Verehrtes Publikum, jetzt kein Verdruß;
Wir wissen wohl, das ist kein rechter Schluß.
Vorschwebte uns: die goldene Legende.
Unter der Hand nahm sie ein bitteres Ende.
Wir stehen selbst enttäuscht und sehn betroffen
Den Vorhang zu und alle Fragen offen.
Thus ends Bertolt Brecht’s „Der gute Mensch von Sezuan“ (Engl. „The Good Woman of Setzuan“). It’s always hard to translate poetry, but as I haven’t found any English translation on the web, I’ll have to do it myself. Brecht’s words roughly translate as follows –
Gentle audience, don’t be appalled
We know as well, the end is stalled
Imagine we did the golden legend.
When in truth there was a bitter end.
Ourselves, dismayed we stand, concerned in vain,
the curtain’s drawn, all questions remain.“
I can’t think of a more fitting way to begin an entry about the WMD-related post-Iraq war hangover the US and British governments have to deal with these days.
Yesterday, Thomas Friedman tried to summarize this debate – „the war over the war“ – in the NY Times. He explained that there were strategic and other – possibly also humanitarian – reasons to oust Saddam Hussein, but those in charge did not want to make that case in public, because they very likely would have lost it. Just remember Donald Rumsfeld’s performance during Joschka Fischer’s speech at the Munich security conference in February. So they settled for a WMD based strategy of exaggeration (to avoid the nasty L-word for the moment).
But the story doesn’t end here in my opinion. If you think about it, all comes once again down to the question of „inability of willful wreckage“ by the current US administration. By now safely assuming that there weren’t too many imminently threatening WMDs in Iraq, one can’t avoid wondering how this argument can have led to a war. I see two fundamental possibilities.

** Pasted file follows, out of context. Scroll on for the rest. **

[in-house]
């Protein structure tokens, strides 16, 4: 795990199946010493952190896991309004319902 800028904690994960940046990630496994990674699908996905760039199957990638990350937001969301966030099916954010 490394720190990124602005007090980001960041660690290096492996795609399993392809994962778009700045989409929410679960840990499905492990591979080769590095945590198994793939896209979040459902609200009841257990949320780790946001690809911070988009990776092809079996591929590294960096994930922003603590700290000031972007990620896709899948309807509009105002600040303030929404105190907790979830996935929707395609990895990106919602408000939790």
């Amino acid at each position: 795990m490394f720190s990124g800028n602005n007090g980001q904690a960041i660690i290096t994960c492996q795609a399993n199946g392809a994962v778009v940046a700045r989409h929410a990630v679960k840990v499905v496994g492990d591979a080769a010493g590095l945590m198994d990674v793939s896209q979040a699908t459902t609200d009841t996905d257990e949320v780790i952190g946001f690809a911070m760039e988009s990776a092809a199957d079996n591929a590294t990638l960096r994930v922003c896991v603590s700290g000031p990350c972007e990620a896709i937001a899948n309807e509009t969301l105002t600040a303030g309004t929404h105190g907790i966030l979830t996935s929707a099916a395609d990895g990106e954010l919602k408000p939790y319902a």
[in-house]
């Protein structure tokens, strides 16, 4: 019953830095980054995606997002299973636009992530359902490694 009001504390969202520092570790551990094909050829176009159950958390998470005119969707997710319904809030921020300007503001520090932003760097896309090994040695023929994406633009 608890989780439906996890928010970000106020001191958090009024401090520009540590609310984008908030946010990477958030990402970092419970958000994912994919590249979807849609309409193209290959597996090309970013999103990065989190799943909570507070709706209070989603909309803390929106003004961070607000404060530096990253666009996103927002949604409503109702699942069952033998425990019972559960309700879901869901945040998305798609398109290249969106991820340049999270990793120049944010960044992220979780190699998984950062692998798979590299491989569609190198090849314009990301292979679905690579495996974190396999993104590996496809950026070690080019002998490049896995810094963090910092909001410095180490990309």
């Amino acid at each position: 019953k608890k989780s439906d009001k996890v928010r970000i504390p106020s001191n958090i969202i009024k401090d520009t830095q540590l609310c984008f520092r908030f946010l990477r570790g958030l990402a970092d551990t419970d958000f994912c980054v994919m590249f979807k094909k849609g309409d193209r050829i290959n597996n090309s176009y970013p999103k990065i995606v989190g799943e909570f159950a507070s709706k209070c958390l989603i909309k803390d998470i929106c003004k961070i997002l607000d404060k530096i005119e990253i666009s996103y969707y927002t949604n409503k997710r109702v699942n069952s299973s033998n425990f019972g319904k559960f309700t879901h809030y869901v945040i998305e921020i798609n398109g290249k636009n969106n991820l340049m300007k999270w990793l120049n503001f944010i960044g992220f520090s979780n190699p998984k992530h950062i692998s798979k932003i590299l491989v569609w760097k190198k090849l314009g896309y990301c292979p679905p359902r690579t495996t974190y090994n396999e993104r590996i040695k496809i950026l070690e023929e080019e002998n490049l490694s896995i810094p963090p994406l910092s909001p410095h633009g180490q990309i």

First, intelligence was bad. They really did not know what Iraq had but decided that changing the geo-strategic map of the middle east was worth using this argument to go to war despite the possible embarrassment of not finding WMDs in the aftermath.
Second, intelligence was good enough so they knew Iraq did not have the propagated amount of WMDs but decided that changing the geo-strategic map of the middle east was worth using this argument to go to war despite the embarrassment of not finding WMDs in the aftermath.
The second scenario, of course, begs the question of why the American government and their British allies went through all the diplomatic haggling earlier this year lying straight to the world’s face – knowing they wouldn’t find anything presentable once they chased Saddam out of his palace – why stop lying now? Why not plant some buckets of poison in the desert. Does it take longer? Are they still digging right now? Or would that be too complicated, would too many people find out? I am not a weapons inspector, so I don’t know, but – I have doubts. If some villain dictator from Baghdad is supposed to be able to buy dangerous stuff from rogue laboratories all over the world, one would assume the CIA can do the same. And if exaggerating/lying about the reasons for war was a strategic necessity, why not going „all the way“ to placate a world who wants to see the American hand.
The reason for this is also the answer to the first scenario and in my understanding the same that led to the American intervention in first place: The American administration does not care about the world or even Americans demanding to see its hand because it has accomplished its mission and successfully established large-scale American presence in the Middle East. The Weapons of Mass Destruction worked largely the way they were supposed to – as Weapons of Mass Distraction from the real causes for the war (and, no, it’s not just Iraqi oil).
At the moment I can’t see important electoral consequences for the current administration. In fact they’re already planning their second term without even a facade of international cooperation – according to the Washington Post Colin Powell and Richard Armitage are going to leave the State Department.
Of course, the WMD-story is not finished yet, and not unlikely, some heads will roll. But not the important ones – remember when Michael J. Fox‘ character in „The American President“ says that he would not participate in anything illegal because it’s always the guy in his position who goes to jail for 18 months? I wonder if that is a dialogue people in such positions are remembering these days.
And I wonder if people in Washington believe Tony Blair belongs in that category ;-).